In principal, a good digital user interface should filter out errors such as voting for two people in the same race (or appearing to do so because of smudged ink or torn paper). Yet stories about poorly calibrated devices recording votes in favor of the wrong candidate abounded, and all-digital systems meant votes could evaporate with a computer memory or storage glitch, leaving no physical record such as a punch card for recount workers to hold up to the light. The outcry over the lack of a verifiable paper trail drove many jurisdictions back to optical-scan voting systems, and the next generation of technology is also likely to use a combination of paper ballots and digital tabulation. The new digital reformers want to go further, making voting systems more affordable and accessible to routine auditing, debugging, and inspection.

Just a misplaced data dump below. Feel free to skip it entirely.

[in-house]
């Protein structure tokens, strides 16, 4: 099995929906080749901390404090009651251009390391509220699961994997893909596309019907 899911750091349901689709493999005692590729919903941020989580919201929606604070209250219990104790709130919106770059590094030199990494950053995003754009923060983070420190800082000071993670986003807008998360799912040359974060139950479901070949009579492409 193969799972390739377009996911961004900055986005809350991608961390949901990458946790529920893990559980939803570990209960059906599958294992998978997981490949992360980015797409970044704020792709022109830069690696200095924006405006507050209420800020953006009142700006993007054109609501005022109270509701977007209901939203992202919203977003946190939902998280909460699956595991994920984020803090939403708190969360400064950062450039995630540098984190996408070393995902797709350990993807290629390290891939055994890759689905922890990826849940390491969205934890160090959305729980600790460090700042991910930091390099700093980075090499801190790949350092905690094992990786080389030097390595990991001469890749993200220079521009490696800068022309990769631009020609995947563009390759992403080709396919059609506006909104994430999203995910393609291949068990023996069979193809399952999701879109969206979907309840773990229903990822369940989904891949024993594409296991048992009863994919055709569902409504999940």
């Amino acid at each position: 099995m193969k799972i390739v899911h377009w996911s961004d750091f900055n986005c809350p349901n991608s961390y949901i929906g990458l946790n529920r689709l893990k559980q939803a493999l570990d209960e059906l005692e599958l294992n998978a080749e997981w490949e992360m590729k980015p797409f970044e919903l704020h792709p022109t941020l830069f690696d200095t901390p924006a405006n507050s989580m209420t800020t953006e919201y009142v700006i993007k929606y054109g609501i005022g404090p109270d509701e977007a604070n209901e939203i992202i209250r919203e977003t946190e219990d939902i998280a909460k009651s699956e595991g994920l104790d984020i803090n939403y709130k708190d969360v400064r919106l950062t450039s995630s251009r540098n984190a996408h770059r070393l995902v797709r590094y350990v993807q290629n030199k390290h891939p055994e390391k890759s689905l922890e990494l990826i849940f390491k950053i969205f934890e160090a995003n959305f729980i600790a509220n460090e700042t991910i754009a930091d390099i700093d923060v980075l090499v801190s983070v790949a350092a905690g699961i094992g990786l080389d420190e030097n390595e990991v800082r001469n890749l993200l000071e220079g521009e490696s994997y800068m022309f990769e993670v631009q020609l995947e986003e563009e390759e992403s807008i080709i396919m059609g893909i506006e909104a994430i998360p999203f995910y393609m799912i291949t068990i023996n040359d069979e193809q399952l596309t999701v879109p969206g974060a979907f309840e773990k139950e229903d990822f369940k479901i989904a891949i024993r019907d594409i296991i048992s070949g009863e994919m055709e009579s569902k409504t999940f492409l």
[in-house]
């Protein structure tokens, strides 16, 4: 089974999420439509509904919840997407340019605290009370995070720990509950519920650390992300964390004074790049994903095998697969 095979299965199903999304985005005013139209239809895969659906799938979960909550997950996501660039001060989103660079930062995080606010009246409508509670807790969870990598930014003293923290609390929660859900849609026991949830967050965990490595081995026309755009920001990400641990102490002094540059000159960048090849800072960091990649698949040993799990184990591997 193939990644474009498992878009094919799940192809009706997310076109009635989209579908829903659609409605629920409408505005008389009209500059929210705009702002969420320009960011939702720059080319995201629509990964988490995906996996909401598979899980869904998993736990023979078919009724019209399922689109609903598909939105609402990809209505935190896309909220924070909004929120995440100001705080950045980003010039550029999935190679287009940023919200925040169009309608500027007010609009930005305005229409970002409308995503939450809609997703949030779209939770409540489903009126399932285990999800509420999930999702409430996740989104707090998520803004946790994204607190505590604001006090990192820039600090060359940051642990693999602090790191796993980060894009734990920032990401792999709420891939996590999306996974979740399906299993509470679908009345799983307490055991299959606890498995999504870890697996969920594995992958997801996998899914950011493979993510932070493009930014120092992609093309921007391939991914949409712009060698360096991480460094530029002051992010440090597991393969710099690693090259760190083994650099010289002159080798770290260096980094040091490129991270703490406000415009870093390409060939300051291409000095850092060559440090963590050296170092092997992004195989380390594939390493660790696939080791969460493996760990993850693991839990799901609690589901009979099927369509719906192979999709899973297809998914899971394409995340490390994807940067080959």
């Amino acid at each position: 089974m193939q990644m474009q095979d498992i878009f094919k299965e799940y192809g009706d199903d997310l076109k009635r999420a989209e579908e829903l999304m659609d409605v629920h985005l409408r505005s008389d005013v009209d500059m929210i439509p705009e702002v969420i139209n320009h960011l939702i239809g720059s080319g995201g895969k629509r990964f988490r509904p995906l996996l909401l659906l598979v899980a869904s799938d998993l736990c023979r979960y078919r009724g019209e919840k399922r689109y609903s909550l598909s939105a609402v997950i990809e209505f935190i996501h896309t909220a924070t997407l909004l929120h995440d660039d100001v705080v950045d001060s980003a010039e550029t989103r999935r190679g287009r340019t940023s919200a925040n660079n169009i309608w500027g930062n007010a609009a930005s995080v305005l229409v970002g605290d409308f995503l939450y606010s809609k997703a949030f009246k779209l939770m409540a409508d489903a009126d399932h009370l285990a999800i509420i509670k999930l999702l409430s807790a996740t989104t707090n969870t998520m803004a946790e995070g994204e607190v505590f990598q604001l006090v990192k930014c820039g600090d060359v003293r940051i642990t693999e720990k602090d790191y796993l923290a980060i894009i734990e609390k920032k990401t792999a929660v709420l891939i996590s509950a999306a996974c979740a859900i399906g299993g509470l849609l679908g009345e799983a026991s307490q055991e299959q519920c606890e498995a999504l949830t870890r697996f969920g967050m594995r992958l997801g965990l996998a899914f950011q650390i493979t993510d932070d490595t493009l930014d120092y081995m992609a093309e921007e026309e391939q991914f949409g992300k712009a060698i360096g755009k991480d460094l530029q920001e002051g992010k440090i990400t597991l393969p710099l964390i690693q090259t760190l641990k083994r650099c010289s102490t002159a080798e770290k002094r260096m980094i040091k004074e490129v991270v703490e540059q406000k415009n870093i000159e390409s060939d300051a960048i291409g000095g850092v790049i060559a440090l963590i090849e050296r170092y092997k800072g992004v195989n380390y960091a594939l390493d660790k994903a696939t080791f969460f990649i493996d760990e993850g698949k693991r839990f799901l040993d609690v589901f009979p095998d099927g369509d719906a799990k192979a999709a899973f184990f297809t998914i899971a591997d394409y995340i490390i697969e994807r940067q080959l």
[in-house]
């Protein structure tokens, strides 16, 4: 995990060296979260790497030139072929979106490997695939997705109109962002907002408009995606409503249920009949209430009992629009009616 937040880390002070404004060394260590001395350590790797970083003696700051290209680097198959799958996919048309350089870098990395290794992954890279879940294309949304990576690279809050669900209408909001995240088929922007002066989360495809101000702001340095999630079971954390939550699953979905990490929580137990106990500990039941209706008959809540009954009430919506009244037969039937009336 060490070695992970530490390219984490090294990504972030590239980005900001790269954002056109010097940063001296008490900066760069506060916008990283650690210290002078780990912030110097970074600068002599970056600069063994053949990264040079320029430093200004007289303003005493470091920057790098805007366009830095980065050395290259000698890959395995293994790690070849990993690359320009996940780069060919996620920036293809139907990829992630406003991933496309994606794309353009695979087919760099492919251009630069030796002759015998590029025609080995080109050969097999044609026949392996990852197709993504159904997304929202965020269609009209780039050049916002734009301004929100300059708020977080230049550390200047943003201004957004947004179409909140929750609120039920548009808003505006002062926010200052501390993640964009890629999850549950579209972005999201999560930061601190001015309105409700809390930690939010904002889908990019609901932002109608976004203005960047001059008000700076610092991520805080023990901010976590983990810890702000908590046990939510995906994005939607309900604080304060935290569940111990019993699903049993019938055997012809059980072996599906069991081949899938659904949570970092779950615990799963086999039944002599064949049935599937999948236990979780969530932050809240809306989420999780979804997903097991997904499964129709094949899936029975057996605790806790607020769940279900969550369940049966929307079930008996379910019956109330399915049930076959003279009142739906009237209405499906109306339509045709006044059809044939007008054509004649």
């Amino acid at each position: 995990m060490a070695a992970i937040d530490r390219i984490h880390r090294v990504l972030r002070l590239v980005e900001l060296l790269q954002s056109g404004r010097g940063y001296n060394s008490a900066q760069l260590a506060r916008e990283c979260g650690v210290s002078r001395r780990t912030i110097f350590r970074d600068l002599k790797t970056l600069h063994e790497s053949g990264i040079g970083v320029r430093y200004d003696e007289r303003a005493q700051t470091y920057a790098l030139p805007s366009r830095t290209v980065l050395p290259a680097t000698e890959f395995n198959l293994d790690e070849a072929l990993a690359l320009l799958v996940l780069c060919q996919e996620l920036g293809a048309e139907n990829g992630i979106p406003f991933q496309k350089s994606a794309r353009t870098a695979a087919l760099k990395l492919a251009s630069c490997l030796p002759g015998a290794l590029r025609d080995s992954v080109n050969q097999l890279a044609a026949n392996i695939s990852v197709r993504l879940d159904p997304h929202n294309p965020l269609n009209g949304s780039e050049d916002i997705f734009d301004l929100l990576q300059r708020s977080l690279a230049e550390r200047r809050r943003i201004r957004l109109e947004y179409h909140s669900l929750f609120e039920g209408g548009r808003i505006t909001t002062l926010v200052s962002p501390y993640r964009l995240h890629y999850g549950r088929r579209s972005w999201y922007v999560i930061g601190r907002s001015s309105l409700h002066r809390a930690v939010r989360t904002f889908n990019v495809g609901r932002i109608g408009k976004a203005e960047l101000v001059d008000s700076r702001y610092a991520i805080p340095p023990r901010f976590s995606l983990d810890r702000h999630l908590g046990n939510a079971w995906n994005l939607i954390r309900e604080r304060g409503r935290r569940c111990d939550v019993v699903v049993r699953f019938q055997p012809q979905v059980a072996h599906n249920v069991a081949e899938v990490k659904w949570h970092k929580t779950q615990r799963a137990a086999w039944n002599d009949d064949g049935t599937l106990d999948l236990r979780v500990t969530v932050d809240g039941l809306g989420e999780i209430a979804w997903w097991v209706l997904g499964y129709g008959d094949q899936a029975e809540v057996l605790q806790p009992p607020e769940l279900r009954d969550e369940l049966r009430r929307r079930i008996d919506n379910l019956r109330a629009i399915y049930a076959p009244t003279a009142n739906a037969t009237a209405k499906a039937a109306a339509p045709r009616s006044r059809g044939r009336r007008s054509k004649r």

The target system reformers are converging on would provide voters with a ballot marking device that produces a neatly marked paper ballot, which then gets fed into a scanner. The voter will get the opportunity to verify that votes have been recorded correctly by the computer system, and the paper is retained for subsequent recounts.

Absentee voters and others voting by mail could still fill out the exact same ballot by hand. At polling places, touchscreen devices and computer-assistive technologies for disabled voters could still be used, as long as they produce a paper ballot for backup.